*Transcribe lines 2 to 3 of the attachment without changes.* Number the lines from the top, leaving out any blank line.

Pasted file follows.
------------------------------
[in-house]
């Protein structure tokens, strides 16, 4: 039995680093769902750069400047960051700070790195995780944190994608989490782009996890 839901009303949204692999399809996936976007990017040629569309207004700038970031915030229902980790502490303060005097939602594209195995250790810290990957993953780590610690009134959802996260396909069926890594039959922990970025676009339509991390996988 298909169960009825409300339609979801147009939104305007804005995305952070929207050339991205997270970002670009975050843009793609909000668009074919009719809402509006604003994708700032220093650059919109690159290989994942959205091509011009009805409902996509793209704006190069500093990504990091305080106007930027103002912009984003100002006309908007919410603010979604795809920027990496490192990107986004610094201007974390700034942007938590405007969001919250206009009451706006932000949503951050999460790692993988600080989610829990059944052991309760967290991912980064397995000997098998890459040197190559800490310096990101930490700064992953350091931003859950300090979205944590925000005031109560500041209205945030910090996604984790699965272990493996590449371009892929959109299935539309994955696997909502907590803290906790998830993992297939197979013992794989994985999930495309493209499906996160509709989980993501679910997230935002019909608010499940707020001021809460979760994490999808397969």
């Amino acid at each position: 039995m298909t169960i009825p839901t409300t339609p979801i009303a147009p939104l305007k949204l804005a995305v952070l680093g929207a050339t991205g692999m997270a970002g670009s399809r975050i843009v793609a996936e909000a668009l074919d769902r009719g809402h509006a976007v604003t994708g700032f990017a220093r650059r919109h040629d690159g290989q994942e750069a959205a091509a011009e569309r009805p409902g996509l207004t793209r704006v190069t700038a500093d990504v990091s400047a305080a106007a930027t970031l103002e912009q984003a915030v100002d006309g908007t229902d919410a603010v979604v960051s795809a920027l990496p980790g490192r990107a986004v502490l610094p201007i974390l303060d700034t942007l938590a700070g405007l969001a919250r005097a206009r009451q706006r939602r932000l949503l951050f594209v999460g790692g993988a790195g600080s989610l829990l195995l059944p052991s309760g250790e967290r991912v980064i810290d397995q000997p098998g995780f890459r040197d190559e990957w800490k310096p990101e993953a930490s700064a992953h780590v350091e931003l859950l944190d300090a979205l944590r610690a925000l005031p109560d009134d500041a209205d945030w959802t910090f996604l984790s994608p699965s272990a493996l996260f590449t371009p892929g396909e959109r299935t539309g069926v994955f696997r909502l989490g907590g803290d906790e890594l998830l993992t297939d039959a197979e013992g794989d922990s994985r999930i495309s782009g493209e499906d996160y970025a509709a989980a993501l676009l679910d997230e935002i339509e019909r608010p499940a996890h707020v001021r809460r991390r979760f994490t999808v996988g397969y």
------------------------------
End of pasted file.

């Protein structure tokens, strides 16, 4: 039995680093769902750069400047960051700070790195995780944190994608989490782009996890 839901009303949204692999399809996936976007990017040629569309207004700038970031915030229902980790502490303060005097939602594209195995250790810290990957993953780590610690009134959802996260396909069926890594039959922990970025676009339509991390996988 298909169960009825409300339609979801147009939104305007804005995305952070929207050339991205997270970002670009975050843009793609909000668009074919009719809402509006604003994708700032220093650059919109690159290989994942959205091509011009009805409902996509793209704006190069500093990504990091305080106007930027103002912009984003100002006309908007919410603010979604795809920027990496490192990107986004610094201007974390700034942007938590405007969001919250206009009451706006932000949503951050999460790692993988600080989610829990059944052991309760967290991912980064397995000997098998890459040197190559800490310096990101930490700064992953350091931003859950300090979205944590925000005031109560500041209205945030910090996604984790699965272990493996590449371009892929959109299935539309994955696997909502907590803290906790998830993992297939197979013992794989994985999930495309493209499906996160509709989980993501679910997230935002019909608010499940707020001021809460979760994490999808397969």
């Amino acid at each position: 039995m298909t169960i009825p839901t409300t339609p979801i009303a147009p939104l305007k949204l804005a995305v952070l680093g929207a050339t991205g692999m997270a970002g670009s399809r975050i843009v793609a996936e909000a668009l074919d769902r009719g809402h509006a976007v604003t994708g700032f990017a220093r650059r919109h040629d690159g290989q994942e750069a959205a091509a011009e569309r009805p409902g996509l207004t793209r704006v190069t700038a500093d990504v990091s400047a305080a106007a930027t970031l103002e912009q984003a915030v100002d006309g908007t229902d919410a603010v979604v960051s795809a920027l990496p980790g490192r990107a986004v502490l610094p201007i974390l303060d700034t942007l938590a700070g405007l969001a919250r005097a206009r009451q706006r939602r932000l949503l951050f594209v999460g790692g993988a790195g600080s989610l829990l195995l059944p052991s309760g250790e967290r991912v980064i810290d397995q000997p098998g995780f890459r040197d190559e990957w800490k310096p990101e993953a930490s700064a992953h780590v350091e931003l859950l944190d300090a979205l944590r610690a925000l005031p109560d009134d500041a209205d945030w959802t910090f996604l984790s994608p699965s272990a493996l996260f590449t371009p892929g396909e959109r299935t539309g069926v994955f696997r909502l989490g907590g803290d906790e890594l998830l993992t297939d039959a197979e013992g794989d922990s994985r999930i495309s782009g493209e499906d996160y970025a509709a989980a993501l676009l679910d997230e935002i339509e019909r608010p499940a996890h707020v001021r809460r991390r979760f994490t999808v996988g397969y």